Tonka’s Rock Lords action figures captured the attention of children with a unique concept: instead of creating robots that transform into vehicles, why not have these detailed characters change into… colorful rocks? There were two warring factions of Rock Lords from three different series of toy releases: Good Rock Lords were Boulder (tungsten), Nuggit (gold), Granite (granite), Marbles (cristobalite), Crackpot (azurite), Pulver Eyes (Dolomite). The Bad Rock Lords were Magmar (Igneous), Tombstone (quartz), Sticks ‘N Stones (a two-headed Rock lord with two rock types—anthracite and magnetite), Stoneheart (slate), Brimstone (brimstone), Slimestone (silver), and the insidious Sabrestone and Spearhead (whose rock types are unknown).

Beyond the first two series of “Good versus Evil” GoBots Rock Lords action figures, Tonka also offered a set of furred companions known as “Narlies.” Along with these Narlies, Tonka produced a series of dinosaur companions to the Rock Lords—the Rockasaurs’ Terra Rock and Spike Stone. The (ahem) crown jewels of the toy line are the Rock Lords’ stunning Jewel Lords. Although only three of these toys were released—Solitaire, Flamestone, and Sunstone—these are highly prized: Even loose samples command high prices on the secondary market. The toy line was rounded out with a few other sub-collections such as the Shock Rocks, whose action feature was to… roll on the ground. Or shoot a rock. Or throw a rock.

6. Computer Warriors (Mattel, 1989)

“An accident in a top-secret government computer lets loose hordes of evil Virus troops on an unsuspecting world. ... Their goal: global domination through total control of the world's computers... even yours! To fight this menacing evil, the computer generates heroic micro soldiers—COMPUTER WARRIORS designed to recapture the marauding Virus troops and to make sure computers are used for the good of mankind!”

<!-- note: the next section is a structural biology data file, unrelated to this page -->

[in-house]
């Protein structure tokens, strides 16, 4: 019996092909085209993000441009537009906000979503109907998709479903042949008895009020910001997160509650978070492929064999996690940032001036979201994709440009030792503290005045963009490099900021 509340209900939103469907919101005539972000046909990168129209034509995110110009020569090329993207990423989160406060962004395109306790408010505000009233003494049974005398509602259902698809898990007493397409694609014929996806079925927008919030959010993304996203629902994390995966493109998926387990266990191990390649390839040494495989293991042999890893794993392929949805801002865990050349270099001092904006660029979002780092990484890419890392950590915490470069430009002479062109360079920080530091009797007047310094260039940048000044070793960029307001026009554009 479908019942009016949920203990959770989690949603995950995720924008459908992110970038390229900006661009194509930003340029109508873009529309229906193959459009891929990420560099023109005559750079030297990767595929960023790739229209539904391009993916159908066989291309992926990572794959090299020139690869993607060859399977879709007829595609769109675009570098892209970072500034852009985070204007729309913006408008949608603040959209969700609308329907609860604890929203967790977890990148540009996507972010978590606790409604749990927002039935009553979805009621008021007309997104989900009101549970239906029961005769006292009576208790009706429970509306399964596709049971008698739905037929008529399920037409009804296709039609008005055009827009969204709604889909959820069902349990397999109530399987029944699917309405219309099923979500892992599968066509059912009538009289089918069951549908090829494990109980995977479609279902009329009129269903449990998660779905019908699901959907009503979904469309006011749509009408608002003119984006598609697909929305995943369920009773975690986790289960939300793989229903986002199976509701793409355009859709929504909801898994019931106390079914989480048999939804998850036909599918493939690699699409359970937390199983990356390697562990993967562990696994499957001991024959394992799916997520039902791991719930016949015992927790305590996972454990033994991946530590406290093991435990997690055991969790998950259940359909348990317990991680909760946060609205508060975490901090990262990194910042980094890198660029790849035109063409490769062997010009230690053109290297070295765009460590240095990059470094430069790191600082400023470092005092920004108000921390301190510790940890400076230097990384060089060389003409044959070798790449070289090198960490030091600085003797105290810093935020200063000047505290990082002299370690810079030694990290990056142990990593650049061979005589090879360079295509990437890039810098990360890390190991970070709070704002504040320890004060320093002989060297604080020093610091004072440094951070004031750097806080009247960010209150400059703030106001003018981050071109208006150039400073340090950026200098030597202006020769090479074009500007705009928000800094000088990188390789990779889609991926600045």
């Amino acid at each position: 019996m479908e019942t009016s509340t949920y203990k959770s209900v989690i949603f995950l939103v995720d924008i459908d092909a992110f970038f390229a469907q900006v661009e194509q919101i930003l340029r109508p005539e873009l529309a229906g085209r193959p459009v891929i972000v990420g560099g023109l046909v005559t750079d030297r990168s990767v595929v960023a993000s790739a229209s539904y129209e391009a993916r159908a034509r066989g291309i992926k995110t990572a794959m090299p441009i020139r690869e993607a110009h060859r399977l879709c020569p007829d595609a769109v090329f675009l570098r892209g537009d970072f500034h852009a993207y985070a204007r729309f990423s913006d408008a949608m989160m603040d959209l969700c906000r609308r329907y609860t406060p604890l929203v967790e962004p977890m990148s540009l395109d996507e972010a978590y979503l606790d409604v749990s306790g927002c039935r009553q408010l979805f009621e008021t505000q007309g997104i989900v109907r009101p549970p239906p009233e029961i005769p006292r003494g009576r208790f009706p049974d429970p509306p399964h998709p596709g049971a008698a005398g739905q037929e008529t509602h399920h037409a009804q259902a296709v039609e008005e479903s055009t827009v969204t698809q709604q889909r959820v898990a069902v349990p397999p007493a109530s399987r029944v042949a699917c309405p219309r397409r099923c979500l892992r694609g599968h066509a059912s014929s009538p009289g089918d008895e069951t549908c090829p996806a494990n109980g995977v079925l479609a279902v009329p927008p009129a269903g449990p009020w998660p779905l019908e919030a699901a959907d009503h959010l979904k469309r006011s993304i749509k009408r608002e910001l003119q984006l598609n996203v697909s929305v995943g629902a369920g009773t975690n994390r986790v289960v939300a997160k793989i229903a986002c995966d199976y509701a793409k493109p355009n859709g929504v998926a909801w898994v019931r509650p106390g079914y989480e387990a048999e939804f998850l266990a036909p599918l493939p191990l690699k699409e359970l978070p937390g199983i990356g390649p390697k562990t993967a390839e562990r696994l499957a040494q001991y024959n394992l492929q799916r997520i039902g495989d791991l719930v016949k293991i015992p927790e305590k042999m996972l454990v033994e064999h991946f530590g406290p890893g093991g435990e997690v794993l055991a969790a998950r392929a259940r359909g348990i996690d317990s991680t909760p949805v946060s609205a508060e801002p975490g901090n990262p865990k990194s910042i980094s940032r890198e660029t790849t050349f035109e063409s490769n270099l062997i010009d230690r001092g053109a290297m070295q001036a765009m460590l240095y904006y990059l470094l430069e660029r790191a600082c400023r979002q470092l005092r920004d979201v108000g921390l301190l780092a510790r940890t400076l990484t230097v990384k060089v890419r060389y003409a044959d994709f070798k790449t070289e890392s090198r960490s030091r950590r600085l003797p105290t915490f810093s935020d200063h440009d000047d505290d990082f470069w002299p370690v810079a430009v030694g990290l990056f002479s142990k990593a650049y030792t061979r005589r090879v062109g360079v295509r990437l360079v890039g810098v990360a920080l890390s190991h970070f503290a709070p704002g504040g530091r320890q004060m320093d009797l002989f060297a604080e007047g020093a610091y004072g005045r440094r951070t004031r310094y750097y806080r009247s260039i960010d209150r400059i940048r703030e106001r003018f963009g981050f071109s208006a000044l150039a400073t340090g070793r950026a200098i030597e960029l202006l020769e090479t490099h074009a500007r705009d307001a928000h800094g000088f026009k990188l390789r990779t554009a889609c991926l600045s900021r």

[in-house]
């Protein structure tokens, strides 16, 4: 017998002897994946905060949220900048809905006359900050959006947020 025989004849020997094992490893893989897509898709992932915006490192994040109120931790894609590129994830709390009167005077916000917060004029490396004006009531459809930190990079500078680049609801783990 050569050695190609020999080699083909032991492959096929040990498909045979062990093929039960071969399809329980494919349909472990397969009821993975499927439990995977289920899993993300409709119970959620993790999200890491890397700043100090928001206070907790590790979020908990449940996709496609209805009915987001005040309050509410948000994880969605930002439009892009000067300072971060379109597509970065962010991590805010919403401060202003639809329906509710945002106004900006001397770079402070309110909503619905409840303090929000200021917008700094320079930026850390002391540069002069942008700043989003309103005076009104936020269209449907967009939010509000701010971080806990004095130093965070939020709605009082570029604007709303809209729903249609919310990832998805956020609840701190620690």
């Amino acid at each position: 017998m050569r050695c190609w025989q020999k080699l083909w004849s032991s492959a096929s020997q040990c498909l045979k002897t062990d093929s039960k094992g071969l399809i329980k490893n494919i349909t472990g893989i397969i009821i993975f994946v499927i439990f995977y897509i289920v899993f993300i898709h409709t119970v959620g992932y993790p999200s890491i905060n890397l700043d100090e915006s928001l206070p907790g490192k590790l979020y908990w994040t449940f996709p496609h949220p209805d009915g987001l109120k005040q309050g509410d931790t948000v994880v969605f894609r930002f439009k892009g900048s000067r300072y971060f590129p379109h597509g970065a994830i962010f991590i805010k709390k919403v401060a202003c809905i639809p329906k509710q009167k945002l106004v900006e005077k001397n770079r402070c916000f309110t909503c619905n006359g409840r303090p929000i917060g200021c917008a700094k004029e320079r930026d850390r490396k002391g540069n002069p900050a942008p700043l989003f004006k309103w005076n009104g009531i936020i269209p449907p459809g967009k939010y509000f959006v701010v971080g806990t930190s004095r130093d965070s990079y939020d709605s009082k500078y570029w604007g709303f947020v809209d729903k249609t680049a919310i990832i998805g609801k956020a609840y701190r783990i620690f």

So goes the backstory of the 2-inch tall Computer Warriors. And what child wouldn’t want to play with an action figure playset that transforms from a soccer trophy to a “radar rover”? From a flashlight into a “flash craft”? From a Pepsi can into a “hyper hover jet”? Or from a PC board into an “aerial assault bomber”? Apparently, most children.

Although a complete collection of these toys is difficult to find on the secondary market due to the scarcity of the higher price-point pieces, it is easy to pick up a single sample of one of the more common figures: The heroic Debugg and Romm, or the evil members of Virus, Asynk and Megahert.

7. The Saga of Crystar, Crystal Warrior (1982)

Based on an 11-issue Marvel Comics title produced in 1983, The Saga of Crystar, Crystal Warrior yielded a series of odd-looking action figures produced by Remco—a company noted for producing low-quality yet charmingly cheap toys in the 1980s. The backstory of the action figure line reflected the narrative contained in the pages of the Marvel Comic series: Remco pitted the “Forces of Order”—which included the blue translucent "crystal" Crystar and his allies Warbow and Ogeode the wizard versus the “Forces of Chaos”: Solid red Moltar, red-robed Zardeth and the Magma Men, which were molded in red plastic as well. In total, Remco produced seven figures, four small playsets with figures, two large dragons with figures, two hard-to-find catapults, and one large, super-fragile Crystal Castle playset.